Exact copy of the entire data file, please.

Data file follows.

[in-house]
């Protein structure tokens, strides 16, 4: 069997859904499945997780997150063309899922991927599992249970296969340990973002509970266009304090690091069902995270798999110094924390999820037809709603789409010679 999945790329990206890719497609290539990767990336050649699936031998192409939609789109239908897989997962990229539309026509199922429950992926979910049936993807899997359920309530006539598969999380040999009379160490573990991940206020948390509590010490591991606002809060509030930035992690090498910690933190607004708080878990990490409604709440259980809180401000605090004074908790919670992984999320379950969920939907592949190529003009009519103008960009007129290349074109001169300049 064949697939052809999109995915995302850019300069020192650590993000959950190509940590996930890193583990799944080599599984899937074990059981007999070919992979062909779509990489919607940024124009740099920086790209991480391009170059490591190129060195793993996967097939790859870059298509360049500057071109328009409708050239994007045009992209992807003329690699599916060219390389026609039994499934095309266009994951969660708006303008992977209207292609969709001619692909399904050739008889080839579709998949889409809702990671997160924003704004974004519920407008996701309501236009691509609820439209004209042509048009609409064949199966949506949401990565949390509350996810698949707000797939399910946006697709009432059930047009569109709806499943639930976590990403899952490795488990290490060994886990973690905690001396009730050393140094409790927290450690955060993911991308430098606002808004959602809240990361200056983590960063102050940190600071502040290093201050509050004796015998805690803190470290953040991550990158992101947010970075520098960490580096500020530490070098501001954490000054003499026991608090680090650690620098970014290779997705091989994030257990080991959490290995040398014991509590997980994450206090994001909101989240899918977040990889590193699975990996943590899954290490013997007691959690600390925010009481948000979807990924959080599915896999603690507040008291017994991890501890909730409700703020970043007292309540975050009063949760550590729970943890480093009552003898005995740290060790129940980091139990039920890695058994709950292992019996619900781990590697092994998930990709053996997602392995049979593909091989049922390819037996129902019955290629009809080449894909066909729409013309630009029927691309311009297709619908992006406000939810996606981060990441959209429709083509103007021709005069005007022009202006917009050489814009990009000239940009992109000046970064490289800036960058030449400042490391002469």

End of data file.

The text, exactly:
[in-house]
């Protein structure tokens, strides 16, 4: 069997859904499945997780997150063309899922991927599992249970296969340990973002509970266009304090690091069902995270798999110094924390999820037809709603789409010679 999945790329990206890719497609290539990767990336050649699936031998192409939609789109239908897989997962990229539309026509199922429950992926979910049936993807899997359920309530006539598969999380040999009379160490573990991940206020948390509590010490591991606002809060509030930035992690090498910690933190607004708080878990990490409604709440259980809180401000605090004074908790919670992984999320379950969920939907592949190529003009009519103008960009007129290349074109001169300049 064949697939052809999109995915995302850019300069020192650590993000959950190509940590996930890193583990799944080599599984899937074990059981007999070919992979062909779509990489919607940024124009740099920086790209991480391009170059490591190129060195793993996967097939790859870059298509360049500057071109328009409708050239994007045009992209992807003329690699599916060219390389026609039994499934095309266009994951969660708006303008992977209207292609969709001619692909399904050739008889080839579709998949889409809702990671997160924003704004974004519920407008996701309501236009691509609820439209004209042509048009609409064949199966949506949401990565949390509350996810698949707000797939399910946006697709009432059930047009569109709806499943639930976590990403899952490795488990290490060994886990973690905690001396009730050393140094409790927290450690955060993911991308430098606002808004959602809240990361200056983590960063102050940190600071502040290093201050509050004796015998805690803190470290953040991550990158992101947010970075520098960490580096500020530490070098501001954490000054003499026991608090680090650690620098970014290779997705091989994030257990080991959490290995040398014991509590997980994450206090994001909101989240899918977040990889590193699975990996943590899954290490013997007691959690600390925010009481948000979807990924959080599915896999603690507040008291017994991890501890909730409700703020970043007292309540975050009063949760550590729970943890480093009552003898005995740290060790129940980091139990039920890695058994709950292992019996619900781990590697092994998930990709053996997602392995049979593909091989049922390819037996129902019955290629009809080449894909066909729409013309630009029927691309311009297709619908992006406000939810996606981060990441959209429709083509103007021709005069005007022009202006917009050489814009990009000239940009992109000046970064490289800036960058030449400042490391002469």